Category Archives: Outdoor Spaces


The Small But Perfect Cheyenne Botanic Gardens

When Cheyenne in South Dakota was first settled, there were only a few scraggly trees in the area.  The land and climate was simply not great for plants and trees.  Either it doesn’t rain or it rains so hard that the water bounces off the parched earth without a chance to soak into the ground. Cheyenne is now a leafy city because the city’s women made a point of planting trees and maintaining them.  They would take a train out to where there were trees, dig them up and return with them to plant in their city.  When their children went to school, they were sent with a bucket of water that the household had recycled and expected to water a tree. The school children would leave the bucket by the tree so that other children would know that tree had been watered.

Cheyenne botanic garden

This background is what makes the Cheyenne Botanic Gardens so beautiful.  The garden is small by botanical garden standards and occupies only 9 acres. I’m sure keeping this garden lush takes some serious effort in the High Plains climate.  Starting off as a small community garden in the 1970’s, the botanic gardens are still the state of Wyoming’s only public garden.  The garden, however, is free to the public and run and maintained by volunteers.  Many of the volunteers are the elderly, at-risk children or the disabled.  Working with the garden is considered horticultural therapy for them.

cheyenne botanic garden

For visitors, the garden is also very family-friendly.  There are lots of shaded areas and paths to meander along which are well-protected from the blazing sun.  The wetlands area has funny poems which my children liked to read explaining how wetlands work.

dragonfly poem

The garden also has lots of sculptures and other things to maintain your interest, such as these stones with quotes.  There is an old out-of-service locomotive engine on the grounds too.  After all, you can not forget that Cheyenne started off as a railroad town.

The little maze was charming even if it wasn’t very high.


There is a separate children’s garden which not only provides entertainment but also teaches with interactive exhibits on solar energy, windmill power etc.  The whole thing is based on sustainability and promotes eco-awareness to a new generation in a fun way.  Adding to the crunch granola feel is the little peace garden.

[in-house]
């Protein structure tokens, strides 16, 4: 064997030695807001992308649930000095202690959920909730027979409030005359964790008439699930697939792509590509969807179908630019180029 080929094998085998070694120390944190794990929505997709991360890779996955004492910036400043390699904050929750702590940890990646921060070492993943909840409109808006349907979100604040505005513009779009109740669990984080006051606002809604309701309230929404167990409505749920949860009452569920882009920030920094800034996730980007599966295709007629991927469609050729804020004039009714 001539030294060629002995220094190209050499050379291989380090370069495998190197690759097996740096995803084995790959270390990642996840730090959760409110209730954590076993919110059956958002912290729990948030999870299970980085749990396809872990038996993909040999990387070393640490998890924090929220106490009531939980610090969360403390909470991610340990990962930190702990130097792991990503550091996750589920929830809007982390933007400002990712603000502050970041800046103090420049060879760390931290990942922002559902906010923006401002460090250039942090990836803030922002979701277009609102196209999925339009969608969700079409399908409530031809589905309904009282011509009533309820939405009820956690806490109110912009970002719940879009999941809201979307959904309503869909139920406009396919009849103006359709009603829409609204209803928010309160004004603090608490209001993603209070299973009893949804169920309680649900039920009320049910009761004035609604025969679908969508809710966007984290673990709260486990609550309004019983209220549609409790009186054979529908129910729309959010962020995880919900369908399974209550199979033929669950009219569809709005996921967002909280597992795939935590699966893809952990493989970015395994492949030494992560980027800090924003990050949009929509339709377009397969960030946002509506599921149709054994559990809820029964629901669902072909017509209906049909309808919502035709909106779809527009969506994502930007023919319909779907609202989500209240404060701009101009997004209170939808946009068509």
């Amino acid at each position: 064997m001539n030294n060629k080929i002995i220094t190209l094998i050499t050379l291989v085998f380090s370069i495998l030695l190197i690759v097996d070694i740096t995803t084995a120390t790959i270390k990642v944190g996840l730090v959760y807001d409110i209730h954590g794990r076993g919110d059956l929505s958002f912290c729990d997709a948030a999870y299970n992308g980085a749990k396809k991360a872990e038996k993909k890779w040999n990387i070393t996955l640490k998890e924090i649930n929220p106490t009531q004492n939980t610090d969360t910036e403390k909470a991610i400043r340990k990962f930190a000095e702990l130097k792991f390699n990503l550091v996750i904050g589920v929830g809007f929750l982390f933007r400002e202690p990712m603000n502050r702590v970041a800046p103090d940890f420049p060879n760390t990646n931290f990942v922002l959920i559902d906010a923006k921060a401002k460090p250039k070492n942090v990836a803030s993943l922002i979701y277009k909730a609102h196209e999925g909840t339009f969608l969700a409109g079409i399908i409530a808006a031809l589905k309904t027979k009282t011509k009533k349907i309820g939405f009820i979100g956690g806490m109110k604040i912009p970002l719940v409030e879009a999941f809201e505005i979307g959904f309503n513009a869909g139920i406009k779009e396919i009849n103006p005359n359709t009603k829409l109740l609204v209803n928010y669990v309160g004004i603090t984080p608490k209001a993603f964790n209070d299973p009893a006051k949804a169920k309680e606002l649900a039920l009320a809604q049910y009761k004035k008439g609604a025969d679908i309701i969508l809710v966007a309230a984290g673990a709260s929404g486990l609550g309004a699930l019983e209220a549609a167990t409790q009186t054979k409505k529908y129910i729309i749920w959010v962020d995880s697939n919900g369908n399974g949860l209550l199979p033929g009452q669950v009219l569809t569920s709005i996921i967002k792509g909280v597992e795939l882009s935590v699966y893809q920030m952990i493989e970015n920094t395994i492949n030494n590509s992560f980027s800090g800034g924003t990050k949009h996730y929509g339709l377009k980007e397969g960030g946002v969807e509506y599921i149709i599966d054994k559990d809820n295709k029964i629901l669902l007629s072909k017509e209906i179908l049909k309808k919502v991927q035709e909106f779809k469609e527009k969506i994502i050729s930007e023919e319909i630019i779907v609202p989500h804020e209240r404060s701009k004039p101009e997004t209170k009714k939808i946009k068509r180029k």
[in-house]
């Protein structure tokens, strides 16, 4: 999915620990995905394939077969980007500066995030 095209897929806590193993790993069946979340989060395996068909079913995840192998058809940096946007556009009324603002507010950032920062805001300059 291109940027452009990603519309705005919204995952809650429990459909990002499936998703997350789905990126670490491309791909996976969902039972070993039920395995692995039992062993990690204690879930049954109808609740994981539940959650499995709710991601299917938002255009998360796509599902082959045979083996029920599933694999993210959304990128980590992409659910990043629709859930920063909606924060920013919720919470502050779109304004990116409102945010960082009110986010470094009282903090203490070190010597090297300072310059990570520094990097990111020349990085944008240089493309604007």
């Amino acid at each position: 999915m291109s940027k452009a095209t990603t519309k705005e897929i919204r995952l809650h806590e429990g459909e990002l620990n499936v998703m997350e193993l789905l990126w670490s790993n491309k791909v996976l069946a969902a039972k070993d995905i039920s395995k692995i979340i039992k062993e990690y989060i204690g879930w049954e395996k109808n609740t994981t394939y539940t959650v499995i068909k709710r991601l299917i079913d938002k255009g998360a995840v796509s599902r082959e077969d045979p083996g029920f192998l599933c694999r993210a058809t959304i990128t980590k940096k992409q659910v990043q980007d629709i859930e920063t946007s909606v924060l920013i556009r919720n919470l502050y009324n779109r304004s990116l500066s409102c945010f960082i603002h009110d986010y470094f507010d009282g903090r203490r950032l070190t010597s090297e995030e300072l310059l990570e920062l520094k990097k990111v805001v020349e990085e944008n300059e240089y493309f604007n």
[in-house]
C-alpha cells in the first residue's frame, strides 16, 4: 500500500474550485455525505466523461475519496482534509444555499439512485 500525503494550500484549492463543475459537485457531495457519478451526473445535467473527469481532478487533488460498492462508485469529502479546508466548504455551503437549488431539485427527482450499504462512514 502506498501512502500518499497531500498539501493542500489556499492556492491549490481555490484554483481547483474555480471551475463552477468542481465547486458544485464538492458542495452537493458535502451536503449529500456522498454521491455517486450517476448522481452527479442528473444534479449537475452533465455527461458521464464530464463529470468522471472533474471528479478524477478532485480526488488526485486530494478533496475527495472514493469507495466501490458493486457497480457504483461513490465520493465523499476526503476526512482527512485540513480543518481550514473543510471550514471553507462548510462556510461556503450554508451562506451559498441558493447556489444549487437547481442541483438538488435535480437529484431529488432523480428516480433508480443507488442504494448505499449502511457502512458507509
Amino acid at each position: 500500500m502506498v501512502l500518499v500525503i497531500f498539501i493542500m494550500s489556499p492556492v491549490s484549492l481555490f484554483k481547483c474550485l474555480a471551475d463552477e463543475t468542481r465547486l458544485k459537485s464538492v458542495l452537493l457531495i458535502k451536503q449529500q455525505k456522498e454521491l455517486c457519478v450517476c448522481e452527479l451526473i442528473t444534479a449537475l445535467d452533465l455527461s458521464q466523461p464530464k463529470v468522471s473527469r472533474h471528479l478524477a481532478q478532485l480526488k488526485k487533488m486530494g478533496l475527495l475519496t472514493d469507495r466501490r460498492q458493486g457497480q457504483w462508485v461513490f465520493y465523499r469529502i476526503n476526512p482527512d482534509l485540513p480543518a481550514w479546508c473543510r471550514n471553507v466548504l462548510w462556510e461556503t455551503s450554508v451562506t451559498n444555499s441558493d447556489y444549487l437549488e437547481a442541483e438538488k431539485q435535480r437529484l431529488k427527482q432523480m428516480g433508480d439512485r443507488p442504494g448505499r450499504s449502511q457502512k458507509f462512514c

peace tile

There are also lakes where you can take a paddle boat or a row boat out.  These lakes were actually watering holes back in the days when the cattle barons would drive their cattle into Cheyenne for sale.  During our visit, we saw lots of families.  In fact, I think I saw more families at this botanical garden than usual because more traditional gardens are probably a bit boring for children.  It’s hard to maintain a child’s interest in dozens of varieties of roses!

We spent a lovely morning in this garden.  In Cheyenne’s heat, it would be very easy to stay inside in air conditioning.  This garden, however, lets the whole family enjoy fresh air and beautiful surroundings in a climate-challenged environment.


Simple Summer Pleasures

Sometimes the simple pleasures of summer can be the most fun (and delicious!).  We love to pick fruit and vegetables from farms we encounter on our summer travels.  Children seem to think fruit is even more delicious if they have picked it themselves.raspberries

This summer we did a lot of travelling up and down the Eastern seaboard visiting family and friends.  We have picked corn, apples, pears, peaches, blueberries, and blackberries from assorted farms.

We even found wild grapes on Martha’s Vineyard.  They were not ripe enough to eat though.

martha's vineyard grapes

In one orchard in Connecticut, we found a sunflower maze to wander through.  It was so pretty and so much fun!


As summer draws to a close, I shall miss this simple task of finding a farm on the roadside and grabbing some fresh fruit straight from the source.

What simple summer pleasures will you miss?


girl with luggage

You Can’t Go Home Again

Today is moving day.  The movers are at the house packing up our daily life into boxes.

girl with luggage

Why the move?  I was heavily influenced by fellow blogger Doris Lee who writes at Diary of An Interior Novice.  In a post back in April (right before Easter holidays), she mentioned some great advice she had been given on marriage by a former colleague.  She was told to create a joint bucket list with her husband for what you as a couple want to accomplish whether in one year, 5 years or 10 years down the road.  I discussed this idea with Mr. N and he could not contain his enthusiasm for a “lets-talk-about-our-future-talk”.

Mr. N couldn’t avoid the topic though when he got stuck in a car with me on our 7 hour road trip from Pennsylvania down to the Outer Banks of North Carolina over Easter. He and I realised we didn’t even know what we wanted out of life in the next year never mind further down the road.  We’d just gotten into this habit of drifting happily towards whatever waited us next.

welcome to north carolina

We did agree that our family time together was most important and that we simply did not get enough of it.   The solution to this problem was relatively simple.  Sell our house in Belsize Park and downsize which is part of the 1 year plan.  We would then be in a position to figure out our next move without the pressure of a mortgage.  I would love to do a round-the-world-trip with the children but, somehow, I think that is part of the 10 year plan.  Baby steps.

Enough introspection, so let’s focus on the positives of our soon-to-be-empty home.  Our garden is looking glorious with all the sunshine London has been having.

The wisteria is growing long and I love the little jungle attitude it’s got, like it thinks it’s a bad-ass jungle vine.

overgrown wisteria